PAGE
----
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Kaiser Health News provides a fresh take on health policy developments with "Political Cartoon: 'Overkill?'" by Hilary Price.

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It’s a scary slide —
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Summaries Of The News:

Capitol Hill Watch

5. Officials: Studying Zika's Sexual Transmission Risk Can't Wait For Congress

Public health officials are borrowing money from other programs so researchers can delve into how Zika is transmitted sexually, a study that could impact millions of Americans and take years to complete. "We are going out on a limb, but we have to," says Dr. Anthony Fauci, director of the National Institute of Allergy and Infectious Diseases. Meanwhile, a new poll shows that a large majority of Americans want federal money to go toward fighting the virus.

Reuters: Zika Sex Research Begins Despite U.S. Congress Funding Impasse
It could take years to learn how long men infected with Zika are capable of sexually transmitting the virus, which can cause crippling birth defects and other serious neurological disorders. In the meantime, health officials have warned couples to refrain from unprotected sex for six months after a male partner is infected. The extraordinary recommendation, based on a single report of Zika surviving 62 days in semen, could affect millions. (Berkrot, 6/30)

The Hill: Senate Dems Pledge To Keep Fighting Over Zika
Senate Democrats on Wednesday pledged to keep fighting over funding to combat the Zika virus as lawmakers head toward a Fourth of July recess with no deal in sight. "It's the last thing Republicans should be playing politics with. We all know that Zika poses a serious threat," Sen. Debbie Stabenow (D-Mich.) told reporters. "Read our lips. Read our lips. ... We are not relenting." (Carney, 6/29)

Morning Consult: Senate Democratic Women Say Zika Bill Undermines Women’s Health
Four Senate Democratic women reiterated the caucus mantra Wednesday that they don’t intend to drop objections to a spending bill that would provide federal funding for the Zika virus. The senators said at a press conference that the bill undermines women’s health and is paid for irresponsibly. Unless the bill changes, they pledged not to relent when a procedural vote on the measure returns to the Senate floor next week. (McIntire, 6/29)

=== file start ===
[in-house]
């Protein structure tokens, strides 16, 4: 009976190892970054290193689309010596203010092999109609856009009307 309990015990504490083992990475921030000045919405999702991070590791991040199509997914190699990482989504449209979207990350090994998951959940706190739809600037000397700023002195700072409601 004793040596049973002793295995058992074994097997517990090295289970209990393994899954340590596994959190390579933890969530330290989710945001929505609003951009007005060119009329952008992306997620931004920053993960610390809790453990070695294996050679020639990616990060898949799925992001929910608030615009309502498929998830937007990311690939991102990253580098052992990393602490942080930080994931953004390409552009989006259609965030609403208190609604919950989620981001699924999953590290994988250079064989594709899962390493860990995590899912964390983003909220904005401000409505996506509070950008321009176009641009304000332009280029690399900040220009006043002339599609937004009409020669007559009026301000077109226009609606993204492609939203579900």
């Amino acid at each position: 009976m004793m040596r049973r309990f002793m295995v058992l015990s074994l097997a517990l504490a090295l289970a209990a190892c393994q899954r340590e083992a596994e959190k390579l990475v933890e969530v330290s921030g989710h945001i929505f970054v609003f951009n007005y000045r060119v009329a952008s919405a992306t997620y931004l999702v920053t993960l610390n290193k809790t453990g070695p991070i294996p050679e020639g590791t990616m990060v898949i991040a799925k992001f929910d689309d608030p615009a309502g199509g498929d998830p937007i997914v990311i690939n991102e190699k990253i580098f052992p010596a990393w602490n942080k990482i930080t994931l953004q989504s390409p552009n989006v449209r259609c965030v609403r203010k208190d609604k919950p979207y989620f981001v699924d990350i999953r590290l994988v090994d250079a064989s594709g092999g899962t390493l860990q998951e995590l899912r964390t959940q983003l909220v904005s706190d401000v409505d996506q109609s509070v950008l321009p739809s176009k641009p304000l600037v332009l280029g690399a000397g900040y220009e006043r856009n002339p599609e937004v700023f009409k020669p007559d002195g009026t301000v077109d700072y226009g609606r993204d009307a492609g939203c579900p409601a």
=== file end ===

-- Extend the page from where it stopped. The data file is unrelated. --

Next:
Politico Pro: Fauci: Zika Vaccine Research Will Soon Stop Without New Funding
The federal government’s leading infectious disease researcher is confident that a Zika vaccine is possible, but he said work on it will come to a screeching halt if Congress doesn’t fund the White House’s emergency spending request. “I am right now using [the unspent] Ebola money. I will very quickly run out of it,” said Dr. Tony Fauci, director of the National Institute of Allergy and Infectious Diseases. “The vaccine effort will be blunted if not aborted if we don’t have the funding.” Fauci said that it would be possible to develop the vaccine if Congress approves $1.1 billion, which is short of the president’s $1.9 billion request but the current total being considered by lawmakers. But he stressed that development would be more difficult if lawmakers choose to pay for it from other HHS or NIH programs. (Haberkorn, 6/29)

The Hill: Zika Vaccine Trials Could Halt Without New Funds, Official Says
A top U.S. health official says that advanced trials of a Zika vaccine would be hindered or even stopped completely if Congress does not approve more funding. Dr. Anthony Fauci, the head of infectious disease research at the National Institutes of Health (NIH), said he hopes to start a phase II trial of a Zika vaccine in early 2017, but that the effort requires more money. (Sullivan, 6/29)

Morning Consult: Health Experts Tell Senators They’re Hopeful Of Zika Vaccine, But There’s Much To Learn